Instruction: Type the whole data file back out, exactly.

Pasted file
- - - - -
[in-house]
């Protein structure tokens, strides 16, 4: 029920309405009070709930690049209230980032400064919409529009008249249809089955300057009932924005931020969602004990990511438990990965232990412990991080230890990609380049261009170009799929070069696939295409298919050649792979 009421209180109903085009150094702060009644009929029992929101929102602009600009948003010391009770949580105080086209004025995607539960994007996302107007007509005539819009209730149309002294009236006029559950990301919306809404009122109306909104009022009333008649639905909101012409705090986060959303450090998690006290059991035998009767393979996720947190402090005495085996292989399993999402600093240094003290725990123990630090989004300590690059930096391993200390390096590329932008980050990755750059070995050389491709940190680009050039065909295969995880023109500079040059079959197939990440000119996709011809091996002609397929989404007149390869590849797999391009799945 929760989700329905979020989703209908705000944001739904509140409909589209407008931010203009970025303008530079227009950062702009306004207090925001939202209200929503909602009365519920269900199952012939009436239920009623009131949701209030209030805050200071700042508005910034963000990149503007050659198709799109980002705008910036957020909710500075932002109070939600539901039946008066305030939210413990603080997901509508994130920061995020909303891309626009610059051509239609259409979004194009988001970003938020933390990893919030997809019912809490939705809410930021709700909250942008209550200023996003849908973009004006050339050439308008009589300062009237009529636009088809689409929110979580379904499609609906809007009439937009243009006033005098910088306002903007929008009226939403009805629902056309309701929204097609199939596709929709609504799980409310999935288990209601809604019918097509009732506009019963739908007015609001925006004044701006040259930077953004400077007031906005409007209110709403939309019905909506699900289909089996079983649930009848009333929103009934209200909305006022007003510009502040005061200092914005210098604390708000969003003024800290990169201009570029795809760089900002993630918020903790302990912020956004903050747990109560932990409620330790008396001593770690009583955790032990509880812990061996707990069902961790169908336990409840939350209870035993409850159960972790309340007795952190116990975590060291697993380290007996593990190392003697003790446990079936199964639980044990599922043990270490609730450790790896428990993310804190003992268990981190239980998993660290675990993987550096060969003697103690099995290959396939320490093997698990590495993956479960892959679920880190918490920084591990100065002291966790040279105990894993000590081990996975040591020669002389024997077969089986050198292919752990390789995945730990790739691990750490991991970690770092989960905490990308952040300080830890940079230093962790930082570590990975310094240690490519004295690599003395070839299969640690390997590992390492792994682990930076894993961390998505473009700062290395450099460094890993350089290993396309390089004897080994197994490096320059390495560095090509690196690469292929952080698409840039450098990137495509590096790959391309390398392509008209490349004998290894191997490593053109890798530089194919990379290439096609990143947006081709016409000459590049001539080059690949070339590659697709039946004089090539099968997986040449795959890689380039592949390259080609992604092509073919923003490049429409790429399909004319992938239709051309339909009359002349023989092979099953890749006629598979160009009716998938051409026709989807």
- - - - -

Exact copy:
[in-house]
């Protein structure tokens, strides 16, 4: 029920309405009070709930690049209230980032400064919409529009008249249809089955300057009932924005931020969602004990990511438990990965232990412990991080230890990609380049261009170009799929070069696939295409298919050649792979 009421209180109903085009150094702060009644009929029992929101929102602009600009948003010391009770949580105080086209004025995607539960994007996302107007007509005539819009209730149309002294009236006029559950990301919306809404009122109306909104009022009333008649639905909101012409705090986060959303450090998690006290059991035998009767393979996720947190402090005495085996292989399993999402600093240094003290725990123990630090989004300590690059930096391993200390390096590329932008980050990755750059070995050389491709940190680009050039065909295969995880023109500079040059079959197939990440000119996709011809091996002609397929989404007149390869590849797999391009799945 929760989700329905979020989703209908705000944001739904509140409909589209407008931010203009970025303008530079227009950062702009306004207090925001939202209200929503909602009365519920269900199952012939009436239920009623009131949701209030209030805050200071700042508005910034963000990149503007050659198709799109980002705008910036957020909710500075932002109070939600539901039946008066305030939210413990603080997901509508994130920061995020909303891309626009610059051509239609259409979004194009988001970003938020933390990893919030997809019912809490939705809410930021709700909250942008209550200023996003849908973009004006050339050439308008009589300062009237009529636009088809689409929110979580379904499609609906809007009439937009243009006033005098910088306002903007929008009226939403009805629902056309309701929204097609199939596709929709609504799980409310999935288990209601809604019918097509009732506009019963739908007015609001925006004044701006040259930077953004400077007031906005409007209110709403939309019905909506699900289909089996079983649930009848009333929103009934209200909305006022007003510009502040005061200092914005210098604390708000969003003024800290990169201009570029795809760089900002993630918020903790302990912020956004903050747990109560932990409620330790008396001593770690009583955790032990509880812990061996707990069902961790169908336990409840939350209870035993409850159960972790309340007795952190116990975590060291697993380290007996593990190392003697003790446990079936199964639980044990599922043990270490609730450790790896428990993310804190003992268990981190239980998993660290675990993987550096060969003697103690099995290959396939320490093997698990590495993956479960892959679920880190918490920084591990100065002291966790040279105990894993000590081990996975040591020669002389024997077969089986050198292919752990390789995945730990790739691990750490991991970690770092989960905490990308952040300080830890940079230093962790930082570590990975310094240690490519004295690599003395070839299969640690390997590992390492792994682990930076894993961390998505473009700062290395450099460094890993350089290993396309390089004897080994197994490096320059390495560095090509690196690469292929952080698409840039450098990137495509590096790959391309390398392509008209490349004998290894191997490593053109890798530089194919990379290439096609990143947006081709016409000459590049001539080059690949070339590659697709039946004089090539099968997986040449795959890689380039592949390259080609992604092509073919923003490049429409790429399909004319992938239709051309339909009359002349023989092979099953890749006629598979160009009716998938051409026709989807």